Packard Motor Car Company, by Evan P. Idle. - book suggestion.
Booklist for Packard automobile history.
  NY-SF telegraph
  In 1862, a direct telegraphic link between New York and San Francisco was established.
  Tycho's Supernova
  In 1572, a supernova was first noted by Wolfgang Schüler of Wittenberg (?-1575) in the W-shaped constellation of Cassiopeia but was seen by many observers throughout Europe and in the Far East. It appeared as a new star, adjacent to the fainter star seen just northwest of the middle of the “W.” Tycho BraheQuotes icon first noticed this new star on 11 Nov 1572, and he began to meticulously record its appearance. Although he was not the first to see it, he gained fame from his book Stella Nova(Latin: “new star”). For two weeks it was brighter than any other star in the sky and visible in daytime. By month's end, it began to fade and change colour, from bright white to yellow and orange to faint reddish light. It was visible to the naked eye for about 16 months until Mar 1574.«[Brahe's drawing of Cassipeia, with the position of the stars. Nova Stella, the brightest is marked as “I”]
Tycho & Kepler, by Kitty Ferguson. - book suggestion.
Booklist for Tycho Brahe.
  Charter of the Forest
  In 1217, the Charter of the Forest was issued by King Henry III, in the second year of his reign. It complemented his updated Magna Carta (the “Great Charter” of English liberties granted by King John in 1215). The Charter of the Forest specified further liberties, returning forests to their uses by the common man before the coronation of King Henry II (1154), and overturned his forest law, its restrictions and levies. The Royal Forest designation for the King’s purposes, by King Henry II, had encompassed not only woodland, but also fields, moorland, heathland or even farms and villages. The charter returned rights to the common man including access, pasture, grazing, cutting turf, collecting firewood, and ended harsh penalties.«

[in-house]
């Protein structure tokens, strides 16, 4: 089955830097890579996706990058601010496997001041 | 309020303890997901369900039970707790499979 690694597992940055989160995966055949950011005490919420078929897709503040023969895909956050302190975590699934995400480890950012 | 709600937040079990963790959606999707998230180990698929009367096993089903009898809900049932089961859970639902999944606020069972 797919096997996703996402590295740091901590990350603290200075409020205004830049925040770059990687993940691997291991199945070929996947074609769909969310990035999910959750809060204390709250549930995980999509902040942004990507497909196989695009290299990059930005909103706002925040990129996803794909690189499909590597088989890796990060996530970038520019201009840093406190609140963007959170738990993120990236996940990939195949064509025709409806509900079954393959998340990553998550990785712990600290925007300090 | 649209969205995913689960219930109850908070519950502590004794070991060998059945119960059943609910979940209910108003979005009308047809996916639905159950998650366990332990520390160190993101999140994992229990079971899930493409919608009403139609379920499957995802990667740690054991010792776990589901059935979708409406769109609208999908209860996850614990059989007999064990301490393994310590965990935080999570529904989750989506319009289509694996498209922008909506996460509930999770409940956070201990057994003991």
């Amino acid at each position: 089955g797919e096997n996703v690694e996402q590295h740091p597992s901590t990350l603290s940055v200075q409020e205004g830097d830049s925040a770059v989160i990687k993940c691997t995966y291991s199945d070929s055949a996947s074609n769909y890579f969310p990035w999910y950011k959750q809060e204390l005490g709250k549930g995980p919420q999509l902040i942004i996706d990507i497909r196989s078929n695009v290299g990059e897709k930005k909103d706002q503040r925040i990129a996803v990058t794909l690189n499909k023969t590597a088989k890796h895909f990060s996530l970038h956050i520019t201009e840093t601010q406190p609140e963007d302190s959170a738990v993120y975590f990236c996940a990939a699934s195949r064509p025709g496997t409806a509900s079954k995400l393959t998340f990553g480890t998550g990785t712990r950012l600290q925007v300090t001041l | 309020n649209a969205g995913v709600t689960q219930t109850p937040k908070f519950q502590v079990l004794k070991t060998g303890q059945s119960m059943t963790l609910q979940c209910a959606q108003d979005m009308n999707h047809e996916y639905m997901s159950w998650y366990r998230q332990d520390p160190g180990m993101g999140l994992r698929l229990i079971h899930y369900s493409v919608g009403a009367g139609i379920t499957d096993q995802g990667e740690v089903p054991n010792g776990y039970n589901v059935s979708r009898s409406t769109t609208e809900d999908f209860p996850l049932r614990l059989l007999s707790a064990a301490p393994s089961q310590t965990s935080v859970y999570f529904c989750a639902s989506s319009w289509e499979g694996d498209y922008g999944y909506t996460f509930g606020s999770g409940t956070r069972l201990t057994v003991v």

- 100 -
Sophie Germain
Gertrude Elion
Ernest Rutherford
James Chadwick
Marcel Proust
William Harvey
Johann Goethe
John Keynes
Carl Gauss
Paul Feyerabend
- 90 -
Antoine Lavoisier
Lise Meitner
Charles Babbage
Ibn Khaldun
Ralph Emerson
Robert Bunsen
Frederick Banting
Andre Ampere
Winston Churchill
- 80 -
John Locke
Bronislaw Malinowski
Thomas Huxley
Alessandro Volta
Erwin Schrodinger
Wilhelm Roentgen
Louis Pasteur
Bertrand Russell
Jean Lamarck
- 70 -
Samuel Morse
John Wheeler
Nicolaus Copernicus
Robert Fulton
Pierre Laplace
Humphry Davy
Thomas Edison
Lord Kelvin
Theodore Roosevelt
Carolus Linnaeus
- 60 -
Francis Galton
Linus Pauling
Immanuel Kant
Martin Fischer
Robert Boyle
Karl Popper
Paul Dirac
James Watson
William Shakespeare
- 50 -
Stephen Hawking
Niels Bohr
Nikola Tesla
Rachel Carson
Max Planck
Henry Adams
Richard Dawkins
Werner Heisenberg
Alfred Wegener
John Dalton
- 40 -
Pierre Fermat
Edward Wilson
Johannes Kepler
Gustave Eiffel
Giordano Bruno
JJ Thomson
Thomas Kuhn
Leonardo DaVinci
David Hume
- 30 -
Andreas Vesalius
Rudolf Virchow
Richard Feynman
James Hutton
Alexander Fleming
Emile Durkheim
Benjamin Franklin
Robert Oppenheimer
Robert Hooke
Charles Kettering
- 20 -
Carl Sagan
James Maxwell
Marie Curie
Rene Descartes
Francis Crick
Michael Faraday
Srinivasa Ramanujan
Francis Bacon
Galileo Galilei
- 10 -
John Watson
Rosalind Franklin
Michio Kaku
Isaac Asimov
Charles Darwin
Sigmund Freud
Albert Einstein
Florence Nightingale
Isaac Newton